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J Neurochem. 2004 May;89(4):1044-55.

Accumulation of protein O-GlcNAc modification inhibits proteasomes in the brain and coincides with neuronal apoptosis in brain areas with high O-GlcNAc metabolism.

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1
Department Medicine, Division of Endocrinology, Diabetes and Metabolism, University of Alabama at Birmingham, 35294, USA.

Abstract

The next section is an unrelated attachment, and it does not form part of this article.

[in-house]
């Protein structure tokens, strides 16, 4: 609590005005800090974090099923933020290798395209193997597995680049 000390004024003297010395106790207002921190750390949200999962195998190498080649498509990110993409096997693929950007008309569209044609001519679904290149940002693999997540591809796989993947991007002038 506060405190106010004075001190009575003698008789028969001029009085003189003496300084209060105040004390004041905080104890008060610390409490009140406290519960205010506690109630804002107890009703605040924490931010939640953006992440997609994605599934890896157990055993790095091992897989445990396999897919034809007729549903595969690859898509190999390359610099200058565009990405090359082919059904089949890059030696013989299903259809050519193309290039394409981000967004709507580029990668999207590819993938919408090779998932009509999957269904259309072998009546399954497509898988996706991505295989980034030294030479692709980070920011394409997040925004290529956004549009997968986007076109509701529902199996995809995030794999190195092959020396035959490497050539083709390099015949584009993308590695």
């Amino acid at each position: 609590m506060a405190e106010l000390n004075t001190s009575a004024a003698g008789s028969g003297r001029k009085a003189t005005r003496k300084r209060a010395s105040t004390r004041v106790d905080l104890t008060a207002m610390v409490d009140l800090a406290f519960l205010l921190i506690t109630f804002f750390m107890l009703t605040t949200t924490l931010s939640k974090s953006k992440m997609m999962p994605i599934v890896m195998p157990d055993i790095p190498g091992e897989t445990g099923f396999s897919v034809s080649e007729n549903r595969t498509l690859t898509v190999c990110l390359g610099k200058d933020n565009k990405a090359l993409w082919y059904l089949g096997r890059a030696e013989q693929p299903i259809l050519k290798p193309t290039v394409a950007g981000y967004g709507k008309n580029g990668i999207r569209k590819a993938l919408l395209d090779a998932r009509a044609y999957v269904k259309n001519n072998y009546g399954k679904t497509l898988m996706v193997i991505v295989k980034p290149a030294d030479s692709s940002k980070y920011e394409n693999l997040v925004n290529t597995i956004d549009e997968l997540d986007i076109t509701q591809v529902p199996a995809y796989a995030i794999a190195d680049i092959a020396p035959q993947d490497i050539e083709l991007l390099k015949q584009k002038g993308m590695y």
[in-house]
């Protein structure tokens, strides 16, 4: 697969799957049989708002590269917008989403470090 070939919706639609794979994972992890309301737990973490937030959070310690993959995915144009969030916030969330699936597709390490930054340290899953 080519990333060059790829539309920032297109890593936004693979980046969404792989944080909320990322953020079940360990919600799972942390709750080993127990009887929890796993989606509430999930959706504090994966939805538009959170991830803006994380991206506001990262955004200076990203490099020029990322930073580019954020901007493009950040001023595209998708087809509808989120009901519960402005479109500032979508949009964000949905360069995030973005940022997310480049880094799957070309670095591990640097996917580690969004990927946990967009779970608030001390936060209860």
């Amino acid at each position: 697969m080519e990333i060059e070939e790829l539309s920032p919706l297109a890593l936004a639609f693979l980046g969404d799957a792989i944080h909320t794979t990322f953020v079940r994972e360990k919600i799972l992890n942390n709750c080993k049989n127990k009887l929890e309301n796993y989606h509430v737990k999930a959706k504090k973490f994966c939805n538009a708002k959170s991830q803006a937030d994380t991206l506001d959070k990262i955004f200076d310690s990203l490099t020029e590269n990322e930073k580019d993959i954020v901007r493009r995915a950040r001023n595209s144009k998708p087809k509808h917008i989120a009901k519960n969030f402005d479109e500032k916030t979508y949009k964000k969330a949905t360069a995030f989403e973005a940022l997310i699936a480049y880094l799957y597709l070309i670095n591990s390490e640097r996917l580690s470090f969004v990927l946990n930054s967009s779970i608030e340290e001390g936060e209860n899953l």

All tissues contain the enzymes that modify and remove O-GlcNAc dynamically from nucleocytoplasmic proteins. These enzymes have been shown to play a role in the control of transcription, vesicular trafficking and, more recently, proteasome function. Modification by O-GlcNAc of the 19S cap of the proteasome inhibits proteasomal function. Transcripts of both O-GlcNAc transferase and O-GlcNAcase are very abundant in the brain, with the highest concentrations in hippocampal neurons and Purkinje cells. When the on-rate of modification is favored over the off-rate by intraventricular administration of a drug, streptozocin, these areas of the brain display the most rapid accumulation of O-GlcNAc. Cerebral proteasome function is reduced and ubiquitin and p53 accumulate in these brain regions, with the subsequent activation of a p53-dependent transgene and the endogenous Mdm2 gene. Later, some hippocampal cells, but not Purkinje cells, undergo apoptosis. These observations suggest that the O-GlcNAc system may participate in neurodegeneration, particularly in the hippocampus.

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